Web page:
A historian specializing in American foreign policy mines newly available archives to expose Henry Kissinger as a lying, self-serving, and incompetent presidential adviser who collaborated with Richard Nixon to allow the North Vietnamese victory against the American-backed South Vietnamese.
Although countless words have been published about the Vietnam War, Brigham (History and International Relations/Vassar Coll.; The United States and Iraq Since 1990: A Brief History with Documents, 2013, etc.) explains that his book is the first to use certain material from Kissinger’s papers housed at Yale University, the Richard Nixon Presidential Library, and “South Vietnamese sources contained in the National Archives in Ho Chi Minh City, Vietnam.” As Brigham evaluated the fresh material, he compared it to Kissinger’s publicly stated definition of American “success” in Vietnam. The touchstone of Kissinger’s definition could be stated as “peace with honor” before the U.S. military withdrew troops; he had hoped to achieve peace with honor tactically by waging “war for peace.” In section after section throughout the book, Brigham quotes from specific Kissinger documents and then comments on how and why Kissinger’s tactics failed. The evidence builds chronologically as each of the lengthy chapters explores how each failed tactic led Kissinger to double down on his lying while becomingly increasingly reckless with military lives and budgetary resources. One of the most compelling elements of the book is Brigham’s portrayal of Kissinger’s manipulation of an emotionally insecure Nixon. The president often responded by expressing doubts about Kissinger’s methods, but he did Kissinger’s bidding more often than not out of desperation to win over the American electorate during the 1972 election cycle. As the author methodically chronicles the turmoil inside the U.S. government, his research is especially illuminating about how Kissinger sabotaged the credibility of Secretary of State William Rogers and Secretary of Defense Melvin Laird.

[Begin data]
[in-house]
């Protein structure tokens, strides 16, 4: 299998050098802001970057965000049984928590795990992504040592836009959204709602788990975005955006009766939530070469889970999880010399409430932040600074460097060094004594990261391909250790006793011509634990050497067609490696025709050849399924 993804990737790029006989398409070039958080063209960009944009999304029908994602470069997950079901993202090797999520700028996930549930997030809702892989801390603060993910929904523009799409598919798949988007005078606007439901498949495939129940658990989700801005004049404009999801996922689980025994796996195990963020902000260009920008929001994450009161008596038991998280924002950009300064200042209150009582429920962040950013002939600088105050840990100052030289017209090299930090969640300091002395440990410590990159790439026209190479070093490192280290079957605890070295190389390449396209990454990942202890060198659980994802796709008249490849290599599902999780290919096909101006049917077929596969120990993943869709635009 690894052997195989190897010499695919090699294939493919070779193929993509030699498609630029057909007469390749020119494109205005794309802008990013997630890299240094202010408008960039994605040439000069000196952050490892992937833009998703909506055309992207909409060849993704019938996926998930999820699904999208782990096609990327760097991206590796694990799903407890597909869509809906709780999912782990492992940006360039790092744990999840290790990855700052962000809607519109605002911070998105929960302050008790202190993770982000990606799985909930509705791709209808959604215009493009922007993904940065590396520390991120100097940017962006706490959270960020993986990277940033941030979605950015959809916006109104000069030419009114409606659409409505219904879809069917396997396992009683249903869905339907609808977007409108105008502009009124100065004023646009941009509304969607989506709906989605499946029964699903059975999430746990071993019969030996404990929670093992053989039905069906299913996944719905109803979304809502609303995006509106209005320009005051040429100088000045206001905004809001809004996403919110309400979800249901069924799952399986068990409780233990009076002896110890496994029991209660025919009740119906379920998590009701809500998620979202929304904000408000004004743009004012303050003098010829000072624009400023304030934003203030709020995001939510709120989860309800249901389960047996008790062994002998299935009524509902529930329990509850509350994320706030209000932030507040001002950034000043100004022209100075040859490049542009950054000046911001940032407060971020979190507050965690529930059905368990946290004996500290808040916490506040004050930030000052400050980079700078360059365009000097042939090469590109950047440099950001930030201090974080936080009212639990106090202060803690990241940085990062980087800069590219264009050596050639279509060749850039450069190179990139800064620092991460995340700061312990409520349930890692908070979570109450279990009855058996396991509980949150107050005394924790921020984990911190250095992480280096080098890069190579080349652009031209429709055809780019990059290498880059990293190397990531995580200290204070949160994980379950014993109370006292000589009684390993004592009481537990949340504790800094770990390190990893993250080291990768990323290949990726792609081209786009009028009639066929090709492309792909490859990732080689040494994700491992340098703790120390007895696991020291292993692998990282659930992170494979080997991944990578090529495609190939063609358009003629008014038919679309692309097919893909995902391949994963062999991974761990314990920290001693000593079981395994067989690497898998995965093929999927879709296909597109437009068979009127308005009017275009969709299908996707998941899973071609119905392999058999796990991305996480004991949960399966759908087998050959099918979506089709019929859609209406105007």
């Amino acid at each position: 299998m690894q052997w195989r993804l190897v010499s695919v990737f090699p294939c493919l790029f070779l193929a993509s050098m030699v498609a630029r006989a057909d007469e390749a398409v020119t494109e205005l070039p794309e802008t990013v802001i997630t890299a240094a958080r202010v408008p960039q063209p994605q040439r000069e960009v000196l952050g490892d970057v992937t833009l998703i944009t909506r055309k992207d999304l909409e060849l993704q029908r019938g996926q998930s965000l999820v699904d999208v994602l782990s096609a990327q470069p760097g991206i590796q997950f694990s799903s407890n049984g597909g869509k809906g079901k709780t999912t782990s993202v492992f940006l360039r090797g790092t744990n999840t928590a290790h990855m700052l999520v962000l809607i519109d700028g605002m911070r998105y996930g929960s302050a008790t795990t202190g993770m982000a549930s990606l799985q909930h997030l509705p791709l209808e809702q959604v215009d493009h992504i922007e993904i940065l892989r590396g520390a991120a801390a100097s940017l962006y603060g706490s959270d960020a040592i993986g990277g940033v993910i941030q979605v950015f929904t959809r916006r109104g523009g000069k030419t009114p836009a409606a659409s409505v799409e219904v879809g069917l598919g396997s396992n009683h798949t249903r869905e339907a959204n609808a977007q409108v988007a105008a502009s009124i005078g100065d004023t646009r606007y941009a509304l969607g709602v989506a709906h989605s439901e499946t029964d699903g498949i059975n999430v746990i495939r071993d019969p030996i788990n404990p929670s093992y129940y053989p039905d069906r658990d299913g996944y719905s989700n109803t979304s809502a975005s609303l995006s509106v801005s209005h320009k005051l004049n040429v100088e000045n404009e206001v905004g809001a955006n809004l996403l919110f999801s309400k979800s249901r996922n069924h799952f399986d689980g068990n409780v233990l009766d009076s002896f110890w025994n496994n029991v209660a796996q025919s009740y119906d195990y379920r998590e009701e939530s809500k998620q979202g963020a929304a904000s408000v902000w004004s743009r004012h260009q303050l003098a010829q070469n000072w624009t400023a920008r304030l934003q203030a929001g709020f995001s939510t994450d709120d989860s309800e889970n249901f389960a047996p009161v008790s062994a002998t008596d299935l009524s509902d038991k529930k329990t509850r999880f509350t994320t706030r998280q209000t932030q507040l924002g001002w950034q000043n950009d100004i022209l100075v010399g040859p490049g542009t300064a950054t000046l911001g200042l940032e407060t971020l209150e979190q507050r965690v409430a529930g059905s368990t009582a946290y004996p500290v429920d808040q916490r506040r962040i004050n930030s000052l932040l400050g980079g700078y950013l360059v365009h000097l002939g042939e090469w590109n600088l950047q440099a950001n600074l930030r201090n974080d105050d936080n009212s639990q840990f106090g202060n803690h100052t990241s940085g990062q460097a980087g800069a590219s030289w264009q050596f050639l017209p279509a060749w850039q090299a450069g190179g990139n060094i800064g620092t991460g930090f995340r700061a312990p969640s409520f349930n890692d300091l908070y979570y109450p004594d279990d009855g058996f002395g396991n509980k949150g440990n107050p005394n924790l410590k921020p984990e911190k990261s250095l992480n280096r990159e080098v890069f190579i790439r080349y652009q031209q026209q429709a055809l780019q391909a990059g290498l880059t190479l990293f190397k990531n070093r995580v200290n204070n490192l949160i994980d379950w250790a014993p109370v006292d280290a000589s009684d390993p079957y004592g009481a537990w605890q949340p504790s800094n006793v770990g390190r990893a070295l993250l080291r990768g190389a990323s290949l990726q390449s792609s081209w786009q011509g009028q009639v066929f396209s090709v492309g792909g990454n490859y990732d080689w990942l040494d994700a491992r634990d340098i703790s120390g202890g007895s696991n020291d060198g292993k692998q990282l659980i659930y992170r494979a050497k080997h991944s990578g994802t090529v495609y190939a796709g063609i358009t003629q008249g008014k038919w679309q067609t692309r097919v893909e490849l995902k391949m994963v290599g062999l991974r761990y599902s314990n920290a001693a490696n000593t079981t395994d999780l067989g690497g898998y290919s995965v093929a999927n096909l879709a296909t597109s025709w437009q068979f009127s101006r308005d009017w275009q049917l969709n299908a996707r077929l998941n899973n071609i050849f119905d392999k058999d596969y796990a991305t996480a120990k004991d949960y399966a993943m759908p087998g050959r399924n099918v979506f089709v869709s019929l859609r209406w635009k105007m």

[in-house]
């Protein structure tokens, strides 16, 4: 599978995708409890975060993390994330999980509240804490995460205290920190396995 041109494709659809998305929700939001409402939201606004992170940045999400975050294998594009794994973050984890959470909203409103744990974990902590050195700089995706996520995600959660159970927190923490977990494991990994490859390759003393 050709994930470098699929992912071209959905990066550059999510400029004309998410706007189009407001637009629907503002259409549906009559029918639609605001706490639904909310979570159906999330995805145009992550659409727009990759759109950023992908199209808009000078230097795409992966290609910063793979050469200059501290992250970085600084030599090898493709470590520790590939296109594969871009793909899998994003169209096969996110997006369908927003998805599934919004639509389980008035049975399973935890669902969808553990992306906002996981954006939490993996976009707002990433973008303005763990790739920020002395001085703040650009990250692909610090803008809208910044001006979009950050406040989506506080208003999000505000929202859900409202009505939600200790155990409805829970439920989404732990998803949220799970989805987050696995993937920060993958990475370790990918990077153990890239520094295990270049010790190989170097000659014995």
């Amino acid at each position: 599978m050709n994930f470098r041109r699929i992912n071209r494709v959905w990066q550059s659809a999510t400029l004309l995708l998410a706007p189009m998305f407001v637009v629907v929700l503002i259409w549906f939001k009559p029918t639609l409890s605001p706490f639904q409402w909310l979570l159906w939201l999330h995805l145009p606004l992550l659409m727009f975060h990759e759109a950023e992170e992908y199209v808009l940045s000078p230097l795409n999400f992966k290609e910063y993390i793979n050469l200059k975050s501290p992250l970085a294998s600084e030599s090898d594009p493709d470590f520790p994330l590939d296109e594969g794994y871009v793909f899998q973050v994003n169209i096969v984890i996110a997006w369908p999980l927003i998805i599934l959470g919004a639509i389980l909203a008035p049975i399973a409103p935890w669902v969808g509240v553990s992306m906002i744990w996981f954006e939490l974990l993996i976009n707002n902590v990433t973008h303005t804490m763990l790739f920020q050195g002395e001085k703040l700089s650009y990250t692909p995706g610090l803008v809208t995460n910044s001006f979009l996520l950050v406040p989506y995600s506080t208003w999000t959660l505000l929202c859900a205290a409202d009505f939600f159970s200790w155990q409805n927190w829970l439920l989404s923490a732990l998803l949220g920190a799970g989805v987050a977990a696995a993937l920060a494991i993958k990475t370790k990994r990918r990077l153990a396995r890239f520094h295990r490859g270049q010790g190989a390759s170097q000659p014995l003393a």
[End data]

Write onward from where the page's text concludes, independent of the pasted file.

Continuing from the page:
If readers accept Brigham’s evidence, which is considerable, the still-living Kissinger deserves to be disgraced.